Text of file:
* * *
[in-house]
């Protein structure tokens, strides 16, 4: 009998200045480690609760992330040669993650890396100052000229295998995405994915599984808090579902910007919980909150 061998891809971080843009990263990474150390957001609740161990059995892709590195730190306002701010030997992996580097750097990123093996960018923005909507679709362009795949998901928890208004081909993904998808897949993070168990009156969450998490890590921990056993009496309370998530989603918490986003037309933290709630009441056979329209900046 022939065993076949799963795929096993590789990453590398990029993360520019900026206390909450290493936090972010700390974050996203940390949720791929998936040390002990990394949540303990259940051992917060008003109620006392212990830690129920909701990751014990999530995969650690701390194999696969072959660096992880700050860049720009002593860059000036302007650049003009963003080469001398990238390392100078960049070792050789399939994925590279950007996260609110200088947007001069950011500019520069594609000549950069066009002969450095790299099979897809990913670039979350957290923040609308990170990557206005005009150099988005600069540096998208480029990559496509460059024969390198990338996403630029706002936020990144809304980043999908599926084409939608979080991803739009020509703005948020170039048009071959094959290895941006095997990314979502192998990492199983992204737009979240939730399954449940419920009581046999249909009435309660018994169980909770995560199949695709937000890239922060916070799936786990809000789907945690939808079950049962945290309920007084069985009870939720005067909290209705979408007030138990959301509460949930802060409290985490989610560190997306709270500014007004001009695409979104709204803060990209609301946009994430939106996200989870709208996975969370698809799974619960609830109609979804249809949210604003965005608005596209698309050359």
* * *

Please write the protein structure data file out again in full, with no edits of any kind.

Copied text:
[in-house]
């Protein structure tokens, strides 16, 4: 009998200045480690609760992330040669993650890396100052000229295998995405994915599984808090579902910007919980909150 061998891809971080843009990263990474150390957001609740161990059995892709590195730190306002701010030997992996580097750097990123093996960018923005909507679709362009795949998901928890208004081909993904998808897949993070168990009156969450998490890590921990056993009496309370998530989603918490986003037309933290709630009441056979329209900046 022939065993076949799963795929096993590789990453590398990029993360520019900026206390909450290493936090972010700390974050996203940390949720791929998936040390002990990394949540303990259940051992917060008003109620006392212990830690129920909701990751014990999530995969650690701390194999696969072959660096992880700050860049720009002593860059000036302007650049003009963003080469001398990238390392100078960049070792050789399939994925590279950007996260609110200088947007001069950011500019520069594609000549950069066009002969450095790299099979897809990913670039979350957290923040609308990170990557206005005009150099988005600069540096998208480029990559496509460059024969390198990338996403630029706002936020990144809304980043999908599926084409939608979080991803739009020509703005948020170039048009071959094959290895941006095997990314979502192998990492199983992204737009979240939730399954449940419920009581046999249909009435309660018994169980909770995560199949695709937000890239922060916070799936786990809000789907945690939808079950049962945290309920007084069985009870939720005067909290209705979408007030138990959301509460949930802060409290985490989610560190997306709270500014007004001009695409979104709204803060990209609301946009994430939106996200989870709208996975969370698809799974619960609830109609979804249809949210604003965005608005596209698309050359």